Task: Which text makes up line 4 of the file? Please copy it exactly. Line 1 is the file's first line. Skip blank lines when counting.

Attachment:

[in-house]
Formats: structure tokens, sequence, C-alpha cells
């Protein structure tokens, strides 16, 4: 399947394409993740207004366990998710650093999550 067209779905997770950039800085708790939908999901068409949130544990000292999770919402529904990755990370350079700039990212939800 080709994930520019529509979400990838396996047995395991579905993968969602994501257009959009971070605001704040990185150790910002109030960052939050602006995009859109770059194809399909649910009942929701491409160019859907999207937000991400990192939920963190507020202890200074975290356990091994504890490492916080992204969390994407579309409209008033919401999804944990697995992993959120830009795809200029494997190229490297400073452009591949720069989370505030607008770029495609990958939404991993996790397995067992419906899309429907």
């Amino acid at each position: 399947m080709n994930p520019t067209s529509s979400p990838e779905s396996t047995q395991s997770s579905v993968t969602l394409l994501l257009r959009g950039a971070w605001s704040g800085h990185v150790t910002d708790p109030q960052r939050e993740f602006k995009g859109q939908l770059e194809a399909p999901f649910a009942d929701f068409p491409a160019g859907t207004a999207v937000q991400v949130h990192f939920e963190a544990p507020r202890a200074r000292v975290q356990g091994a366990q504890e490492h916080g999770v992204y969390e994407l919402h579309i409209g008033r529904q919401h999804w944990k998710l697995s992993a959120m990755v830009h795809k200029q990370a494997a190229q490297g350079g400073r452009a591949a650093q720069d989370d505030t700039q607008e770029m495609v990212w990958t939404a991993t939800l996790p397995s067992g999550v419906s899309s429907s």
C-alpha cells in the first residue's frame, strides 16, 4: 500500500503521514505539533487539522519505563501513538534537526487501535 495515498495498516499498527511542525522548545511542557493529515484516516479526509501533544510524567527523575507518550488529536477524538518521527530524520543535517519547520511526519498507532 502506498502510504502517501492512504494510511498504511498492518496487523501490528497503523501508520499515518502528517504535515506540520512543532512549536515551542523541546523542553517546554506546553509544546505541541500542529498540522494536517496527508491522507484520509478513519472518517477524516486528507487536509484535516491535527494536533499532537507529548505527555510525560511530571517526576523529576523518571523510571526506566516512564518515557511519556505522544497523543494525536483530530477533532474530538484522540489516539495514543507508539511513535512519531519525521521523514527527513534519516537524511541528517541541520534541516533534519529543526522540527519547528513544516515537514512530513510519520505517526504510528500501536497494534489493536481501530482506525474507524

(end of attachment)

């Amino acid at each position: 399947m080709n994930p520019t067209s529509s979400p990838e779905s396996t047995q395991s997770s579905v993968t969602l394409l994501l257009r959009g950039a971070w605001s704040g800085h990185v150790t910002d708790p109030q960052r939050e993740f602006k995009g859109q939908l770059e194809a399909p999901f649910a009942d929701f068409p491409a160019g859907t207004a999207v937000q991400v949130h990192f939920e963190a544990p507020r202890a200074r000292v975290q356990g091994a366990q504890e490492h916080g999770v992204y969390e994407l919402h579309i409209g008033r529904q919401h999804w944990k998710l697995s992993a959120m990755v830009h795809k200029q990370a494997a190229q490297g350079g400073r452009a591949a650093q720069d989370d505030t700039q607008e770029m495609v990212w990958t939404a991993t939800l996790p397995s067992g999550v419906s899309s429907s």